In addition to helping motivate people who would rather continue to work remotely, being clear about the value of working in-person can help to ease the pain of change for everyone in the organization. A few months into the pandemic, we asked leaders about their challenges in the remote work environment and almost one in five said their biggest obstacle was others not being open to change. By giving the change meaning, organizations can reduce this friction point and accelerate the pace at which the benefit of the change begins to outweigh the discomfort of the change itself.

Ditch broad-reaching incentive programs in favour of personalized motivation

Skilled workers are leaving their jobs in droves because they don’t want to go back to the way things were. But it would be wrong to assume that people are most motivated by having flexibility in where and how they work. There are many different things that motivate people at an individual level, as diverse as the team itself. Organizations can drive performance, reduce turnover, and facilitate organizational change by discovering each contributor’s top motivator and connecting it with their work.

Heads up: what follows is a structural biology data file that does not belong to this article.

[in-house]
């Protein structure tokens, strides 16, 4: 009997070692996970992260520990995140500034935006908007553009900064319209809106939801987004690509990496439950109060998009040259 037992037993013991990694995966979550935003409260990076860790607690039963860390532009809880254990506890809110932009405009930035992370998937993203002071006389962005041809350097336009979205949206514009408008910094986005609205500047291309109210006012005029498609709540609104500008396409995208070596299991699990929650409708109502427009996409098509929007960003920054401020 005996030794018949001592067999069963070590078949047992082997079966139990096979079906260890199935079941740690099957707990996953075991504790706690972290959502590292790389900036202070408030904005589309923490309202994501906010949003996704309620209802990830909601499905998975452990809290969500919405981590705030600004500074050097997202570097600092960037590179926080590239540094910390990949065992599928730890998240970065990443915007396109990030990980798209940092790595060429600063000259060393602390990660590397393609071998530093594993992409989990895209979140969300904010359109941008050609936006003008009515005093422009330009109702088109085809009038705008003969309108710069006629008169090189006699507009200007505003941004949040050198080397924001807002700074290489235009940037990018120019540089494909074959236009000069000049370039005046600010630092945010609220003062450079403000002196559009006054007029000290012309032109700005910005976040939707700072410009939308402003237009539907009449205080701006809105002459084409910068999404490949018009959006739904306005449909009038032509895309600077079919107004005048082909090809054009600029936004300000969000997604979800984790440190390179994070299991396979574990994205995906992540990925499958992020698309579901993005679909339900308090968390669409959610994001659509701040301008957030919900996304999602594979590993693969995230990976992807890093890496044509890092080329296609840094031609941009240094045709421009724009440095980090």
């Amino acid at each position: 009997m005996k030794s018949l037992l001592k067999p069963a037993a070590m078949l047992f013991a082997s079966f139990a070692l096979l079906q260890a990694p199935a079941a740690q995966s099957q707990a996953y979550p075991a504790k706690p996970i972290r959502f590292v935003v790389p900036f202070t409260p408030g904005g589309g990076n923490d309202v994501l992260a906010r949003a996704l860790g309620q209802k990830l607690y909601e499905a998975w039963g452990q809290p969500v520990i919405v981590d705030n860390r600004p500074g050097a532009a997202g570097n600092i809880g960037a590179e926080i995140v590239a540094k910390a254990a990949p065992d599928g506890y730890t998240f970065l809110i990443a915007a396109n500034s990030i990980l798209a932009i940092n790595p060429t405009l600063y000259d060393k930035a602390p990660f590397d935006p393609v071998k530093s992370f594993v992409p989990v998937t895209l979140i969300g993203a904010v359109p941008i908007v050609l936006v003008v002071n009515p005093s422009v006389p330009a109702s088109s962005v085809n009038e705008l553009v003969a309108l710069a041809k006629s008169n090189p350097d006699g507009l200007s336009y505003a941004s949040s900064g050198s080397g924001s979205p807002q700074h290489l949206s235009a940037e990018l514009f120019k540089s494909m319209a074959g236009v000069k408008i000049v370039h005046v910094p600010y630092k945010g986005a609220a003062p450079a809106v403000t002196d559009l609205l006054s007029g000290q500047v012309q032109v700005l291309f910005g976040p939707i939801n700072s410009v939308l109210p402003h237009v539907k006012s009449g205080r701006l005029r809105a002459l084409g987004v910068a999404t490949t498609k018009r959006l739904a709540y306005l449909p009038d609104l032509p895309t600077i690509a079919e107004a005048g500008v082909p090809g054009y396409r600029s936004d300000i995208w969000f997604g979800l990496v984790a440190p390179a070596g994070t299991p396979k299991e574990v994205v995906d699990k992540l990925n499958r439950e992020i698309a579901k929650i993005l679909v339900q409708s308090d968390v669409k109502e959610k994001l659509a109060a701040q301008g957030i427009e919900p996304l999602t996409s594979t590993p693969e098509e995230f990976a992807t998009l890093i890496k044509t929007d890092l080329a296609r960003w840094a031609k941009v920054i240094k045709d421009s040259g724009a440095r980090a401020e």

We recently ran a workshop with 220 leaders at a financial services company on the subject of how to hold more effective career conversations. When we asked the leaders what motivates them in their careers, there was no consensus. A top three did emerge (interesting work, money, and meaningful work, respectively), but none showed a clear majority and only 10% said they are motivated by all three.

What this tells us is that a broad-reaching program for this group focused on interesting work, money, and meaningful work would only be a perfect fit for one in ten leaders. What’s more, a program focused on improving work fit to life would only capture the attention of a little over one in three. To effectively motivate individuals through the return to in-person work, and beyond, organizations need to shift to an personalized approach.

Leverage people leaders to put plans into action

As the soccer coach John Herdman said, “People do things for people, not things.” For organizations to successfully communicate the value of returning to work and tap into what motivates individual contributors – and therefore retain skilled workers – people managers need to be at the centre of a culture shift that makes leadership their first job.

People do things for people, not things.